make by using the cable to connect a computer to a switch. If you can get from the
computer to the rest of the network, your cable is a success.
The only tricky part of building the cable is getting the small copper wires in the correct
order inside the network end. The following steps will outline what you need to do to make
the end. Be sure to practice with patch cables before working on wires that may be a hassle
to rerun if you end up clipping them too short to attach a network end.
1. Using the wire stripper, remove approximately ½ inch of outer sheath. The inner wires
should be exposed, but their individual (color coded) coatings must be intact. If the
inner wire coatings are cut, cut the end of the wires off and repeat the stripping
2. Pinch the eight wires between your index finger and thumb until they are arranged
in a series (laying flat) that allows you to see all eight wires next to each other.
3. Arrange wires 1, 2, 3, and 6 and clip the ends so they are all the same length.
CHAPTER 1 Working with Network Hardware, Cabling, and Protocols 9
Make Your Own RJ-45 Cables (continued)
4. While holding the properly oriented wires in one hand, pick up one of the network ends
and hold it so you can see the copper contacts.
5. Insert the eight wires into the eight channels in the end. Take your time; this part can be
very frustrating if you try to rush. Don’t be surprised if the first couple of times you feel
like the wires have a mind of their own and seem to go anywhere except where you
want them to go.
6. Once the wires are in place, use the RJ-45 crimper to lock the wires in position.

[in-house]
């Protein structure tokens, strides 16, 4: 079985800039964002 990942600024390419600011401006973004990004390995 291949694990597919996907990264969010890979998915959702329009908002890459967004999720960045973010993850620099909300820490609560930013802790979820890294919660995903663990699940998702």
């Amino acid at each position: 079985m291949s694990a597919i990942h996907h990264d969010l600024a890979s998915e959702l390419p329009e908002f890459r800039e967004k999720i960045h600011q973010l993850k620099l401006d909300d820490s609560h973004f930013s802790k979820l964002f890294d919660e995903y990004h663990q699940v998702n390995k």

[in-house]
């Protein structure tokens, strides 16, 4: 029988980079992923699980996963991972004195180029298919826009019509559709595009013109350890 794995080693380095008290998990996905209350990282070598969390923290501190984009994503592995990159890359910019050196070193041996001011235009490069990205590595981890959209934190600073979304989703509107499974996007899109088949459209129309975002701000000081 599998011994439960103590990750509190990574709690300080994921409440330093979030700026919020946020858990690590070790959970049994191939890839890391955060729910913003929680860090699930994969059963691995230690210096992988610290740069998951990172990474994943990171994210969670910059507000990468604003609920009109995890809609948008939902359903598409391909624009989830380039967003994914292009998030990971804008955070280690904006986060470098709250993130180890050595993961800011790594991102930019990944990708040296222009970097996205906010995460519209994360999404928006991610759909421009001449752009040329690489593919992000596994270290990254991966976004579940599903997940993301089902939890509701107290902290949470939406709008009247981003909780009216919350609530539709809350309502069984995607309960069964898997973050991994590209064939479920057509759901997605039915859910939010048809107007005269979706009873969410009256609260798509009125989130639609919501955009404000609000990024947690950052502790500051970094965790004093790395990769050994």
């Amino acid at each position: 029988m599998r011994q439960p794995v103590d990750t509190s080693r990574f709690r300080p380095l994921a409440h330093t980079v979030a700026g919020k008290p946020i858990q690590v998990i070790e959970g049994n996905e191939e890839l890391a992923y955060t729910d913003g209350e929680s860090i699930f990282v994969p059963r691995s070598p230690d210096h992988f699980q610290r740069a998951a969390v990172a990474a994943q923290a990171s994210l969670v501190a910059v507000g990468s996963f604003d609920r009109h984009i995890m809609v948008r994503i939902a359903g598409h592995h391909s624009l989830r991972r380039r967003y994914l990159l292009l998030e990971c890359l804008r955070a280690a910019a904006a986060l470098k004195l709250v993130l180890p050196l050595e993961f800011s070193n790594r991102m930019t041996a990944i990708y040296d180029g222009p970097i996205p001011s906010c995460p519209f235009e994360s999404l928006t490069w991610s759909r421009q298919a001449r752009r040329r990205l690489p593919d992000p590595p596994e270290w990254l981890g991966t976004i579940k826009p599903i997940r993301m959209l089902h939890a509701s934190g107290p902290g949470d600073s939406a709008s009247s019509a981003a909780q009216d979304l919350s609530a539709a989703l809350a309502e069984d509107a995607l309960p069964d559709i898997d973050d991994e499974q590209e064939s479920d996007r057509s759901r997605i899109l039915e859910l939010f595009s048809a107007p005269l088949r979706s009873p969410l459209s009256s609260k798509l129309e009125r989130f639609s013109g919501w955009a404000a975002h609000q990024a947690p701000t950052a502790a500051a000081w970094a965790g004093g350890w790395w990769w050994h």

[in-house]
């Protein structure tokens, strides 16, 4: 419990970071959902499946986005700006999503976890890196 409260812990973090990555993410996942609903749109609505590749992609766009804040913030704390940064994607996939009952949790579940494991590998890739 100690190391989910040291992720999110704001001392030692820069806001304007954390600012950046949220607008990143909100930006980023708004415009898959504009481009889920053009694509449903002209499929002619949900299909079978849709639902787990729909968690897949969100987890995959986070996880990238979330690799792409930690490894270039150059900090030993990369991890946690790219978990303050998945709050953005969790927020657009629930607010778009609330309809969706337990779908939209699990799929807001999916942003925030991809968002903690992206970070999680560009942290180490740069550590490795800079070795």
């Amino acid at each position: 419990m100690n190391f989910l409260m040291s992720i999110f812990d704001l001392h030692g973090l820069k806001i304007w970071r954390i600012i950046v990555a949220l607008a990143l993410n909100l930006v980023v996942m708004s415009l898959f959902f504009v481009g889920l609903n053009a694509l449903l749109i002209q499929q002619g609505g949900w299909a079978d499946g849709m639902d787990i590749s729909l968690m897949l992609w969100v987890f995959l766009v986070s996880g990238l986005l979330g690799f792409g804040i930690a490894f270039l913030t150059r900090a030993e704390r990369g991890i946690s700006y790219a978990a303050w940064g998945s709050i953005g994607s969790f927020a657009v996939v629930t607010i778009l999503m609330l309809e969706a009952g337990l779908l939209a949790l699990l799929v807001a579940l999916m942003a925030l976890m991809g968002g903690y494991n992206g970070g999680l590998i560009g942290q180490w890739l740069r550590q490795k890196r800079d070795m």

7. Repeat steps 1–6 on the other end of the cable.
8. Test the cable to determine if your attempt has succeeded.
Now that you have a cable with an end, you will need to decide what kind
of network adapter to use for your network hosts. The modern LAN makes use
mostly of Ethernet and Fast Ethernet, and to a lesser degree token ring and
Gigabit Ethernet. Each of these interfaces has a different set of operational
capacities and requirements, and we will now take a look at each of them.
IEEE 802.3 standard, known more commonly as Ethernet, specifies a physical
connection, the RJ-45 interface, and a signaling method and process. This
standard supports many kinds of cabling, including CAT 5 and CAT 6 UTP
and fiber-optic cabling. Ethernet uses half-duplex communication, meaning
each node may transmit or receive at a given time, but not send and receive
simultaneously. The maximum throughput for any Ethernet connection is 10
Mbps. Any single copper-based cable connection, known as a segment, cannot
exceed 300 feet in length. The maximum length of Ethernet over fiber-optic
cable varies depending on the kinds of fiber-optic cables in use, but generally
they can reach upwards of half a mile.
As with all of the Ethernet standards, the carrier sense multiple access with
collision detection (CSMA/CD) algorithm is used. Simply put, this algorithm
specifies that an Ethernet host will listen to the network segment for a “quiet”
period where no other hosts are transmitting. Once that quiet period is found,
10 A+ Technician’s On-the-job Guide to Networking
the host may transmit. This is the “carrier sense” portion of the algorithm. It